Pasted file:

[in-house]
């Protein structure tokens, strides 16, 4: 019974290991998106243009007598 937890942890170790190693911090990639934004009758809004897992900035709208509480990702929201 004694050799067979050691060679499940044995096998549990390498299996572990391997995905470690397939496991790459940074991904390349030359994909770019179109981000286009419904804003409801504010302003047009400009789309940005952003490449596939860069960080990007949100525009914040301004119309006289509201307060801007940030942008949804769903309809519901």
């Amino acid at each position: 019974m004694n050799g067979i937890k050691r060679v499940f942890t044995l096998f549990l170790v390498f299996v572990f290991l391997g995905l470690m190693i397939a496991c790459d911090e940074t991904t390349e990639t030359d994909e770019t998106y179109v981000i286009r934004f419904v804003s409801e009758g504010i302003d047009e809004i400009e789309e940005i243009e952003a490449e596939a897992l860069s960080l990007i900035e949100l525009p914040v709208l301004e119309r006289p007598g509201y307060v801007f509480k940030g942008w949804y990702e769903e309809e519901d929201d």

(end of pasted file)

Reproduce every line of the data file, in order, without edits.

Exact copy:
[in-house]
């Protein structure tokens, strides 16, 4: 019974290991998106243009007598 937890942890170790190693911090990639934004009758809004897992900035709208509480990702929201 004694050799067979050691060679499940044995096998549990390498299996572990391997995905470690397939496991790459940074991904390349030359994909770019179109981000286009419904804003409801504010302003047009400009789309940005952003490449596939860069960080990007949100525009914040301004119309006289509201307060801007940030942008949804769903309809519901």
């Amino acid at each position: 019974m004694n050799g067979i937890k050691r060679v499940f942890t044995l096998f549990l170790v390498f299996v572990f290991l391997g995905l470690m190693i397939a496991c790459d911090e940074t991904t390349e990639t030359d994909e770019t998106y179109v981000i286009r934004f419904v804003s409801e009758g504010i302003d047009e809004i400009e789309e940005i243009e952003a490449e596939a897992l860069s960080l990007i900035e949100l525009p914040v709208l301004e119309r006289p007598g509201y307060v801007f509480k940030g942008w949804y990702e769903e309809e519901d929201d």